Representative Anthony Weiner (D-NY) has a hell of a PR problem. Actually, I'm understating the issue … he is giving us an object lesson is how not to handle a messaging crisis. Although not meant to be, it is both instructive and entertaining. Thanks Congressman, we all needed a good laugh this week.
That said, there are some very valuable lessons to be learned from this unfortunate situation. Before we examine a few of them. I want to briefly discuss some attributes of social networking.
Twitter is often described as a "micro-blog," a "conversation," or even a "media distribution channel." While it has attributes associated with all of these descriptions, it is probably best to think of it as a social networking platform. Twitter allows us to engage in two relatively new forms of communication: many-to-one and many-to-many. I say relatively new because the tools have only been available for a little over five years. It is important to note that, unlike one-to-one (conversation) or one-to-many (broadcasting) which humans are physiologically equipped to monitor, many-to-one (tweets) and many-to-many (retweets) require digital tools to monitor. Not to put too fine a point on it, human beings have been doing one-to-one communication for over 140,000 years, and have been doing formalized one-to-many communication since the invention of the Greek Proscenium (about 3,500 years). With just 5ish years of Twitter under our collective belts, we have a lot to learn – as evidenced by @RepWeiner.
Guarding Your Brand: Make no mistake Representative Anthony Weiner (D-NY) is a brand, just like Kleenex or Coke or Doritos. @RepWeiner may not be as famous or ubiquitous as some other brands, but it is one of Anthony Weiner's most valuable assets. Which begs for the question, "Should anyone besides the Congressman be able to send a Tweet from @RepWeiner?"
In the real world, lots of business people, celebrities, personalities, and other entities use Twinterns, Twitter Teams or simply staffers to keep their Twitter accounts active and vibrant. It is a very common practice and a very bad one. Why would you hand the keys to your brand to a 20-something year old without seriously monitoring the brand messaging that got you where you are? The "those who get it" pushback on this question is always, "Hey there, you socially inept, out of the culture, analog alien wonk … social media is about giving up control and listening to your customers, blah, blah, blah." Yes. I know. Thanks. While there is a bit of truth to that argument, it is also true that you have to start from a position of good messaging to end there. Just because you can use a typewriter does not make you a novelist. Moving on.
Password Protection: Twitter accounts do not have multi-user access controls. There is only one username and only one password per account. So, if you choose to have others do your Tweeting, you are going to be giving out your password. This is a security nightmare.
Social Networking Honesty: People who get the most out of Social Media do not treat it like a popularity contest. Strong social networks are made up of people you know. Valuable Twitter profiles let you follow the people you respect, want to emulate, want to communicate with and, most importantly, add value to your social media experience and goals. Ashton (@aplusk) Kutcher, with his 6.8 million followers, is not a very powerful social networker. He's a broadcaster using a crippled medium. On the other hand, a suburban housewife with 50 followers (who she knows) can leverage her network in much more powerful ways. Carefully choosing who you follow will always pay social media dividends. And, equally as important, making sure that your Tweets are valuable to your followers is always the right thing to do.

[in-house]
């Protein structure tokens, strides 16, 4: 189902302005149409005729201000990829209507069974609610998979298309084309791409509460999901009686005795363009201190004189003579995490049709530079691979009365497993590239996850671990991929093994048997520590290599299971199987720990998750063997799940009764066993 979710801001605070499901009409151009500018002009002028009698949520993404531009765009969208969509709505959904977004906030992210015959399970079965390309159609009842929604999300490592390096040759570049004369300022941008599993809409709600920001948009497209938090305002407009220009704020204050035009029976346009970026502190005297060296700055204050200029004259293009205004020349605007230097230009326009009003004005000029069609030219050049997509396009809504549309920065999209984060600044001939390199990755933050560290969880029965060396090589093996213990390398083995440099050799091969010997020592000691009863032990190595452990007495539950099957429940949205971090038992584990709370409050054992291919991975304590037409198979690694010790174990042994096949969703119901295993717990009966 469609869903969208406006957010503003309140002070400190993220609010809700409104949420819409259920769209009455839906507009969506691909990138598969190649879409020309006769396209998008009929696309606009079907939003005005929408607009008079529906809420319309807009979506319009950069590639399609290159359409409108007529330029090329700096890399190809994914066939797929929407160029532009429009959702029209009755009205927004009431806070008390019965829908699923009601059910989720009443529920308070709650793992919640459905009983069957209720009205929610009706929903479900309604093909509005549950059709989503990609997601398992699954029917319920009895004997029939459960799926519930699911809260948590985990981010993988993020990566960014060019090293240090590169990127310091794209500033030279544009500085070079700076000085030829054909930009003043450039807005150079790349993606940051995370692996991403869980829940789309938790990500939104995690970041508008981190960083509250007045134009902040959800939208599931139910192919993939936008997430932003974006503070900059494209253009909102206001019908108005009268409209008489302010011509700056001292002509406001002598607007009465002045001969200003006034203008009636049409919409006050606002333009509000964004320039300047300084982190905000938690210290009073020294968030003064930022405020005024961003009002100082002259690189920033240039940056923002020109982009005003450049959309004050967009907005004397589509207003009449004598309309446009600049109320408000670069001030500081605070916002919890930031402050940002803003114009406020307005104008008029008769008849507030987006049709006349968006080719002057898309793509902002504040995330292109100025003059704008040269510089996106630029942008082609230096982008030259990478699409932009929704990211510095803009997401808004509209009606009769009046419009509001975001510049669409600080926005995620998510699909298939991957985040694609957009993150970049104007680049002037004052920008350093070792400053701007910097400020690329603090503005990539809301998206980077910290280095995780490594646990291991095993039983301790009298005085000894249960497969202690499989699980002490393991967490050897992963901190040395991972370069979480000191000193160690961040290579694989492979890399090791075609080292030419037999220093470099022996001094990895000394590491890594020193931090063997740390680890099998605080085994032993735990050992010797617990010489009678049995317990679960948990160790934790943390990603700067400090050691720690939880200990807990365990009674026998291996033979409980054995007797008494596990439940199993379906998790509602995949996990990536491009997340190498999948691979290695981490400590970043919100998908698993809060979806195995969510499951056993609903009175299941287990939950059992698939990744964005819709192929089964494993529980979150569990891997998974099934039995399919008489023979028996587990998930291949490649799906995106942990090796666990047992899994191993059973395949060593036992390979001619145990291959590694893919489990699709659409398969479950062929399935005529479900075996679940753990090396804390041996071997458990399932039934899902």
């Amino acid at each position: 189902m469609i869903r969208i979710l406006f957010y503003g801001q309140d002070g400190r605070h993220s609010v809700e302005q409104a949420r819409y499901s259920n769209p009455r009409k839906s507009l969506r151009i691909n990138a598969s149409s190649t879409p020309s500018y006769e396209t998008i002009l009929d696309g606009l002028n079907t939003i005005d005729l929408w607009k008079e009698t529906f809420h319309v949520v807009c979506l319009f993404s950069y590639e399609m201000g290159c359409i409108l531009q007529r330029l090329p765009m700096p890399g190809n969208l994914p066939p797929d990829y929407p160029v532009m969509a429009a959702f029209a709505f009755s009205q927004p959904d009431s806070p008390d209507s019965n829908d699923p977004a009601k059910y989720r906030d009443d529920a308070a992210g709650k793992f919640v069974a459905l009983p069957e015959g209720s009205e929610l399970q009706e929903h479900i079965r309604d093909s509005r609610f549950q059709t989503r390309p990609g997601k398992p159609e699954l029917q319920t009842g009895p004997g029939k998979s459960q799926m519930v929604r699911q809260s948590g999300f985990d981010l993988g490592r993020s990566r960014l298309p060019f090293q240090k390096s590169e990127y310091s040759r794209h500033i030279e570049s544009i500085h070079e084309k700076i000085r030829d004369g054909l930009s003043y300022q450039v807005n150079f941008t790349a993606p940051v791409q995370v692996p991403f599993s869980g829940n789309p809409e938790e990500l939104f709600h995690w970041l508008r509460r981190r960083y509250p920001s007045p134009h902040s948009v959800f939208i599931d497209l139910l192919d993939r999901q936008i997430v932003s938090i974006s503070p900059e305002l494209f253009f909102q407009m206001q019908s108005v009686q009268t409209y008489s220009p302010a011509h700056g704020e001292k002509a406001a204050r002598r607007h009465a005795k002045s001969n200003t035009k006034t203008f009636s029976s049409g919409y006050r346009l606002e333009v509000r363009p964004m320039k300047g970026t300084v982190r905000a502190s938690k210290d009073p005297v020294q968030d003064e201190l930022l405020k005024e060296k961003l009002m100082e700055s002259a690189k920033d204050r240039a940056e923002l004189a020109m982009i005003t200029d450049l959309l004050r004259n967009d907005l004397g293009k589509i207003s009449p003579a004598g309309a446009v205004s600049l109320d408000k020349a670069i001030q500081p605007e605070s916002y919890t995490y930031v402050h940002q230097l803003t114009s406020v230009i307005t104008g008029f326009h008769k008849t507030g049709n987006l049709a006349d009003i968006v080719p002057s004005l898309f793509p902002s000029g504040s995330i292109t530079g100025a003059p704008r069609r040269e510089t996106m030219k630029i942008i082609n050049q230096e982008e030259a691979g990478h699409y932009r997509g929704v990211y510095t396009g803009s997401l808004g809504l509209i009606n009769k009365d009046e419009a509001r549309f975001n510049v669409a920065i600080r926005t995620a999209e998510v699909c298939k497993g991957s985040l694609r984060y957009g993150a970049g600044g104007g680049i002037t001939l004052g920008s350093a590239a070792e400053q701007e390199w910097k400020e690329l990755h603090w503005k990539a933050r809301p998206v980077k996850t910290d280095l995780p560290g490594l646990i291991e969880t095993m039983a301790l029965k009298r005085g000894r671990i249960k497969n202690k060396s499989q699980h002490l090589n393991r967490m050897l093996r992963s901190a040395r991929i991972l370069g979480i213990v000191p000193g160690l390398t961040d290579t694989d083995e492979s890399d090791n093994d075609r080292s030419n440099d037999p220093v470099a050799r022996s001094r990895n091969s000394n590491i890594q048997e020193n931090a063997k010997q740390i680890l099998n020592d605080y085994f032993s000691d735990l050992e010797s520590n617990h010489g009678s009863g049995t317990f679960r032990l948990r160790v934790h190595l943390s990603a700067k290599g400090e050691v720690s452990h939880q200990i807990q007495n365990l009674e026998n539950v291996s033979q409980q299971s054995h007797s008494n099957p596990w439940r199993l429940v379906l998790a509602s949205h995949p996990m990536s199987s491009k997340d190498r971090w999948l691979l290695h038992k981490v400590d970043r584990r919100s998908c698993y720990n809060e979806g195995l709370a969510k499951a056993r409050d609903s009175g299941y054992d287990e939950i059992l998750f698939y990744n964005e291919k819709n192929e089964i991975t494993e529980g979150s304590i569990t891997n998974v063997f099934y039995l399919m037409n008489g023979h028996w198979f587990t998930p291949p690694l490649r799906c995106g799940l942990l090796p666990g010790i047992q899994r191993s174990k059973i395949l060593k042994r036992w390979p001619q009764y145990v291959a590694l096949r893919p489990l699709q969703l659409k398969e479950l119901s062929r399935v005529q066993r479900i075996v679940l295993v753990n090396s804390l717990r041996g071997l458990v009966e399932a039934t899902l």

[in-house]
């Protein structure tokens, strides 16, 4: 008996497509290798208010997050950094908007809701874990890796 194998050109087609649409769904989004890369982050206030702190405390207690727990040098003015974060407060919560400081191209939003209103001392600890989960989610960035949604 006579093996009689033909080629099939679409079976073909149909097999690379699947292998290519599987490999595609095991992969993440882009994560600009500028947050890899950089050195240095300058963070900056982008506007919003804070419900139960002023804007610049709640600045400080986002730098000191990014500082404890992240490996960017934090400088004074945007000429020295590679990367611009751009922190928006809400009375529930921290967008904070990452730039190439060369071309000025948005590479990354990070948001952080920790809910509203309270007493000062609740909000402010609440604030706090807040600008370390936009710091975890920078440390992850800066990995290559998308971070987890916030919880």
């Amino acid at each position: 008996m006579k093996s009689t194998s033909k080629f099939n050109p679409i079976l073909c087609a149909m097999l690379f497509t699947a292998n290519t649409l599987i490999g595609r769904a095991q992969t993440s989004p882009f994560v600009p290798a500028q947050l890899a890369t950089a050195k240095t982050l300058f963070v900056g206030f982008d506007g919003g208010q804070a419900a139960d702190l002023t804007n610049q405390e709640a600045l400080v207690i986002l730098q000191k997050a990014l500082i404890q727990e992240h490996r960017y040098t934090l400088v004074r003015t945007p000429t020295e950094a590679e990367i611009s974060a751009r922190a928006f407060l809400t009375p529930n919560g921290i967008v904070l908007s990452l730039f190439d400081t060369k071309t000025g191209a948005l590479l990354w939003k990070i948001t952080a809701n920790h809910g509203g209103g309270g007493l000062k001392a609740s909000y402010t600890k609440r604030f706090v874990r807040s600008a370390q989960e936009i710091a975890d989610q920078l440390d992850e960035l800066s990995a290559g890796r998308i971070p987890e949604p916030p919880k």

Social Media Security: Tweets are date and time stamped and, in some cases, location stamped as well. There are several organizations that have stored every Tweet since the beginning of Twitter and these files are easy to search. Treat Twitter like the publishing platform it is. There is absolutely nothing private about Twitter. Nothing.
The Weiner Strategy: Perhaps it is this last point that the Congressman was banking on. After all, plausible deniability is an excellent defense. If you wanted to send a picture of your underwear-clad private parts to someone, what better way than posting the picture on your yfrog.com account? Hiding in plain site is brilliant! Wait a second … why not send a Sext message. It's private-er and you could do it with someone else's smart phone. (Unless you're Bret Farve). No?
Summary: Obviously the "Weiner Strategy" as outlined above is nonsense. And the good news is that when the FBI gets involved, as it surely will, it will only take a few minutes to find out who sent the Tweet (login info), where it was sent from (lat, lon and IP address of sending device), who owned the device from which it was sent (IP address of the sending device), who uploaded the picture (MAC address, IP address and login info from the yfrog.com account), etc. etc.
What can we learn from Weinergate? Set some strict policies for social networking with respect to your brand. Vet your Twitter team and institute best practices permissions and protocol for the team members. Make sure your followers know whether you are a person or a team so that they can respond appropriately. Both kinds of Twitter Profiles are well understood by people in the culture.
Lastly, I am sure that the "Battle of the Bulge," as this is being called by the New York Post, is going to end very badly for Congressman Weiner. He may have demonstrated the most damaging damage control in the young history of social media. But, sadly, I can promise you that it will not be the last.